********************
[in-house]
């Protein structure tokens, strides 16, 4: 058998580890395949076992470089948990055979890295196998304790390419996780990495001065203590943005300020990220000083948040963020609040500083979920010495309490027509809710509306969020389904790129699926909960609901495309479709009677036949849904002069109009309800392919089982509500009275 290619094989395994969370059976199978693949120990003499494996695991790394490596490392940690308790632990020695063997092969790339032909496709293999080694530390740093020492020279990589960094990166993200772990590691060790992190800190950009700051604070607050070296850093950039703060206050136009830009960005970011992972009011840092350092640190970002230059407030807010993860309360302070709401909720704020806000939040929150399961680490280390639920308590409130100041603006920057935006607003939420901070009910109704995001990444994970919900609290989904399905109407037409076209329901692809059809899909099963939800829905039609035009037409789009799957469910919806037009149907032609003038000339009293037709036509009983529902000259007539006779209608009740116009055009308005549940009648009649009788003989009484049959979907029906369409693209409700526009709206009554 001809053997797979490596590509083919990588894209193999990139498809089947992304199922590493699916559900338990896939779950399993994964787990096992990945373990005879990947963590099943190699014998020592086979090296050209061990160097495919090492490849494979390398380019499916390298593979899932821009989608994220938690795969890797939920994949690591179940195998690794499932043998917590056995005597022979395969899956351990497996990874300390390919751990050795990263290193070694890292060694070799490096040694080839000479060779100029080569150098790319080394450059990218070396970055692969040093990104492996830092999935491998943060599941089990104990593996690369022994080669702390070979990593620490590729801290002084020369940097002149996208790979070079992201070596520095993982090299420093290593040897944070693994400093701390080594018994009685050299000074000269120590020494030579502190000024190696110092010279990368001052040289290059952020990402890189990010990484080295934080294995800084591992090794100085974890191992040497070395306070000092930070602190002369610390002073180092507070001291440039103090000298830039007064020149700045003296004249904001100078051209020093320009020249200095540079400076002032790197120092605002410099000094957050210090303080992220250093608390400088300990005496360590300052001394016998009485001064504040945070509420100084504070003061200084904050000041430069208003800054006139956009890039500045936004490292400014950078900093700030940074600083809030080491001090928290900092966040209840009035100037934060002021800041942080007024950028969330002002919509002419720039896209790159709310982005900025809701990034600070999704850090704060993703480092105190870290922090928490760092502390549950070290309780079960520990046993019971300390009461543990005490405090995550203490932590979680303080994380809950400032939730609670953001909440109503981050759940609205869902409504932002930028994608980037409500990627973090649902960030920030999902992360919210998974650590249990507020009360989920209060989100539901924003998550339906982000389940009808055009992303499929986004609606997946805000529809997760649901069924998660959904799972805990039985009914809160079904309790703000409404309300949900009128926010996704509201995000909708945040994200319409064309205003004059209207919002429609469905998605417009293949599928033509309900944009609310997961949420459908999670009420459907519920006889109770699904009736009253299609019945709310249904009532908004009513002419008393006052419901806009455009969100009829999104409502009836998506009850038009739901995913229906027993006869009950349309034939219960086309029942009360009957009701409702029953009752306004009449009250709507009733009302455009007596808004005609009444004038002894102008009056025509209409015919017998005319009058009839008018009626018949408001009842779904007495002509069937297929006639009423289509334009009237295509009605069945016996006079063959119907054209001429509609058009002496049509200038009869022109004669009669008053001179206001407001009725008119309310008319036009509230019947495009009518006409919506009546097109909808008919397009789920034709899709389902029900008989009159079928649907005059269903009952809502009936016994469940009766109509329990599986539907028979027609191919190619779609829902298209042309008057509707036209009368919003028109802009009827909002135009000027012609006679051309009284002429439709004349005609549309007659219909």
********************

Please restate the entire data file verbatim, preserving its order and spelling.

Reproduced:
[in-house]
């Protein structure tokens, strides 16, 4: 058998580890395949076992470089948990055979890295196998304790390419996780990495001065203590943005300020990220000083948040963020609040500083979920010495309490027509809710509306969020389904790129699926909960609901495309479709009677036949849904002069109009309800392919089982509500009275 290619094989395994969370059976199978693949120990003499494996695991790394490596490392940690308790632990020695063997092969790339032909496709293999080694530390740093020492020279990589960094990166993200772990590691060790992190800190950009700051604070607050070296850093950039703060206050136009830009960005970011992972009011840092350092640190970002230059407030807010993860309360302070709401909720704020806000939040929150399961680490280390639920308590409130100041603006920057935006607003939420901070009910109704995001990444994970919900609290989904399905109407037409076209329901692809059809899909099963939800829905039609035009037409789009799957469910919806037009149907032609003038000339009293037709036509009983529902000259007539006779209608009740116009055009308005549940009648009649009788003989009484049959979907029906369409693209409700526009709206009554 001809053997797979490596590509083919990588894209193999990139498809089947992304199922590493699916559900338990896939779950399993994964787990096992990945373990005879990947963590099943190699014998020592086979090296050209061990160097495919090492490849494979390398380019499916390298593979899932821009989608994220938690795969890797939920994949690591179940195998690794499932043998917590056995005597022979395969899956351990497996990874300390390919751990050795990263290193070694890292060694070799490096040694080839000479060779100029080569150098790319080394450059990218070396970055692969040093990104492996830092999935491998943060599941089990104990593996690369022994080669702390070979990593620490590729801290002084020369940097002149996208790979070079992201070596520095993982090299420093290593040897944070693994400093701390080594018994009685050299000074000269120590020494030579502190000024190696110092010279990368001052040289290059952020990402890189990010990484080295934080294995800084591992090794100085974890191992040497070395306070000092930070602190002369610390002073180092507070001291440039103090000298830039007064020149700045003296004249904001100078051209020093320009020249200095540079400076002032790197120092605002410099000094957050210090303080992220250093608390400088300990005496360590300052001394016998009485001064504040945070509420100084504070003061200084904050000041430069208003800054006139956009890039500045936004490292400014950078900093700030940074600083809030080491001090928290900092966040209840009035100037934060002021800041942080007024950028969330002002919509002419720039896209790159709310982005900025809701990034600070999704850090704060993703480092105190870290922090928490760092502390549950070290309780079960520990046993019971300390009461543990005490405090995550203490932590979680303080994380809950400032939730609670953001909440109503981050759940609205869902409504932002930028994608980037409500990627973090649902960030920030999902992360919210998974650590249990507020009360989920209060989100539901924003998550339906982000389940009808055009992303499929986004609606997946805000529809997760649901069924998660959904799972805990039985009914809160079904309790703000409404309300949900009128926010996704509201995000909708945040994200319409064309205003004059209207919002429609469905998605417009293949599928033509309900944009609310997961949420459908999670009420459907519920006889109770699904009736009253299609019945709310249904009532908004009513002419008393006052419901806009455009969100009829999104409502009836998506009850038009739901995913229906027993006869009950349309034939219960086309029942009360009957009701409702029953009752306004009449009250709507009733009302455009007596808004005609009444004038002894102008009056025509209409015919017998005319009058009839008018009626018949408001009842779904007495002509069937297929006639009423289509334009009237295509009605069945016996006079063959119907054209001429509609058009002496049509200038009869022109004669009669008053001179206001407001009725008119309310008319036009509230019947495009009518006409919506009546097109909808008919397009789920034709899709389902029900008989009159079928649907005059269903009952809502009936016994469940009766109509329990599986539907028979027609191919190619779609829902298209042309008057509707036209009368919003028109802009009827909002135009000027012609006679051309009284002429439709004349005609549309007659219909």